When the Oak Bay Tea Party annual teacup race kicks off in June, one mayor will face an additional hurdle – community philanthropy will determine which mayor that is.
Oak Bay Mayor Kevin Murdoch and Saanich Mayor Dean Murdock are pitting their communities in a friendly battle to raise the final funds needed for Victoria Hand Project’s Hands for Ukraine campaign.
“I know a lot of our residents are watching the horrific invasion of Ukraine right now and feeling helpless,” Murdoch said. “I am excited we can directly support a local charity with unique technology, expertise and a willingness to go into a war zone to make a difference. Most importantly, this project will give Ukrainians the hands they need to help rebuild their country.”
The campaign is $70,000 shy of the $200,000 needed to set up and staff clinics in Ukraine. The clinics will support the estimated 10,000 amputees resulting from the Russian invasion.
“Not only does this program help build capacity for prosthetics expertise within Ukraine, our charitable structure ensures we can offer all Ukrainians a pay-what-you-can model, ensuring that those in the greatest need receive the prosthetic arms free of charge,” said Michael Peirone, CEO of Victoria Hand Project and graduate of UVic’s Biomedical Engineering program.
Based on the Oak Bay and Saanich border, the Victoria Hand Project is a Canadian charity and non-profit spun out of the University of Victoria Engineering program. It provides 3D printed prosthetic arms and services to amputees facing poverty and other barriers to receiving care. The funds raised through this challenge will be used to support on-demand prosthetic care in Ukraine.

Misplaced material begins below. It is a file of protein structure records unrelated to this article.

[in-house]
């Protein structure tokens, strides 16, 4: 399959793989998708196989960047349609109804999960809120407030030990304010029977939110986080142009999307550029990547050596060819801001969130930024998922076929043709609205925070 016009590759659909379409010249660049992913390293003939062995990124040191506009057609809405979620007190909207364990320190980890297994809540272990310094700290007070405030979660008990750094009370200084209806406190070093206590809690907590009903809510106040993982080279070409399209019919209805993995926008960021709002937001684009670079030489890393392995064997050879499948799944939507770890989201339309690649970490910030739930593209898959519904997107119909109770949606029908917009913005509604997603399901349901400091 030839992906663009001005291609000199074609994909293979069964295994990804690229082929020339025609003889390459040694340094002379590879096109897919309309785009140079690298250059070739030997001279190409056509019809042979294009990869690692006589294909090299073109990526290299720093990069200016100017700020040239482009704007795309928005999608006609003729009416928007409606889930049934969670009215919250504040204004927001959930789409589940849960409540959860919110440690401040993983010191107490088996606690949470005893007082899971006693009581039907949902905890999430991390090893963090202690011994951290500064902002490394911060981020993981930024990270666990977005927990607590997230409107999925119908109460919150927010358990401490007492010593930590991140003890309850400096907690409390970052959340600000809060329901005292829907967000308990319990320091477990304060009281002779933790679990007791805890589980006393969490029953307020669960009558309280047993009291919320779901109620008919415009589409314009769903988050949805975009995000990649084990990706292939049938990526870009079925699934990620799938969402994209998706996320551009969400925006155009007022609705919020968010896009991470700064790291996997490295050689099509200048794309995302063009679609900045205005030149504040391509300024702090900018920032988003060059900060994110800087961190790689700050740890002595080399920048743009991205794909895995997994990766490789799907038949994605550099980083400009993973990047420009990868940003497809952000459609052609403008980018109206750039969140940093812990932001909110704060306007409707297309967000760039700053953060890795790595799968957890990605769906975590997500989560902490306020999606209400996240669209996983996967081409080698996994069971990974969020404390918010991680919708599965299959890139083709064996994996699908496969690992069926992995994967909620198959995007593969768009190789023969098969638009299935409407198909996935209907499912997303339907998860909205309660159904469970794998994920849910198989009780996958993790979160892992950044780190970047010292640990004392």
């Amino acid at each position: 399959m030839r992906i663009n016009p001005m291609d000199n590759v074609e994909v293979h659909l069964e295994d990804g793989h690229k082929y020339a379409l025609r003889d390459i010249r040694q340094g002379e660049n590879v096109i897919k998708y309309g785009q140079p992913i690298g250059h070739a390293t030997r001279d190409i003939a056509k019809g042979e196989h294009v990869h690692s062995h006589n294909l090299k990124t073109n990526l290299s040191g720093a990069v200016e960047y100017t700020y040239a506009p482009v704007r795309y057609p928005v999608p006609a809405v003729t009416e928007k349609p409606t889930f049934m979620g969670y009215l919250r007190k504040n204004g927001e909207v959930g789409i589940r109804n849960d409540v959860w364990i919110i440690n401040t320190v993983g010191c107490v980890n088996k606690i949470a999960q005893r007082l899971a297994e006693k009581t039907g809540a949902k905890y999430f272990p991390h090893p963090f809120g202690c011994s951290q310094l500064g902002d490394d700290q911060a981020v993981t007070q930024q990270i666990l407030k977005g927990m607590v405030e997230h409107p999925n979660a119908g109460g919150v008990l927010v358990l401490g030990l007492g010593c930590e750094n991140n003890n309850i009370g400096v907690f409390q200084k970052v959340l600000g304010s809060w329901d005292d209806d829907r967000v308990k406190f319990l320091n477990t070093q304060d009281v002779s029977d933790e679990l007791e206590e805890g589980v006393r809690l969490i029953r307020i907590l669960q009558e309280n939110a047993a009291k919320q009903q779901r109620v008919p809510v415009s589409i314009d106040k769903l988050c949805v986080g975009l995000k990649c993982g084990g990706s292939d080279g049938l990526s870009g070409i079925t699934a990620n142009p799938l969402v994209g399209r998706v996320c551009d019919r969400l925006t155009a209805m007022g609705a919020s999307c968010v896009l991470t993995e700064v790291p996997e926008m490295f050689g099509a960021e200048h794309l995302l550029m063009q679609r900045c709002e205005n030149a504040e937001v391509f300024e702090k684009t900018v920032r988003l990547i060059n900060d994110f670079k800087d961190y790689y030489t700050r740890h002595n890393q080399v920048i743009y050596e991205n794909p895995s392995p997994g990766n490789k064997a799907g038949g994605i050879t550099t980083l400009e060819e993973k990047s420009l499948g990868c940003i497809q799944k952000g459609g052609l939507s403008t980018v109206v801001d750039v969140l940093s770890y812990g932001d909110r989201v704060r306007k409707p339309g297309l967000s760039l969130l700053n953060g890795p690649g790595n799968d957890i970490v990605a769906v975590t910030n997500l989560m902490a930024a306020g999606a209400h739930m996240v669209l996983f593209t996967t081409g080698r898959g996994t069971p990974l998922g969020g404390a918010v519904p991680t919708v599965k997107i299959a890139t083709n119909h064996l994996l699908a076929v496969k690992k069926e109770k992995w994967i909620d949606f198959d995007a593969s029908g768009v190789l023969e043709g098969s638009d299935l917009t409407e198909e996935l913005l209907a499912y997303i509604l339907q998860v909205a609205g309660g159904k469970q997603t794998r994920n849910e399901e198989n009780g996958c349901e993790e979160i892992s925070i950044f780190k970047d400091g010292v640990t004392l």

Earlier this year, Victoria Hand Project completed a successful pilot project working with medical staff in Ukraine – leaving five people with new prosthetics. The goal is to return this summer with 3D printing and scanning equipment, supplies and advanced training to support prosthetic care to 100 amputees out of clinics in Lviv and Vinnytsia.
Back home, the mayor of the community that raises the least will wear a prosthetic arm while rowing the annual teacup challenge. The race runs is a tradition in the annual Oak Bay Tea Party where the mayor challenges community leaders to row the floating teacups to a buoy off Willows Beach and back.
It’s a family event that usually draws a crowd. Competitors are given unequal paddles that inspire chaotic racing and result in a good laugh.
“This is an opportunity for our communities to come together in friendly competition to support victims in Ukraine with the prosthetic care they need,” Murdock said. “I would like to thank residents from across the region ahead of time for their support.”
Donors receive a charitable tax receipt and can select their community when donating online at victoriahandproject.com/ukraine.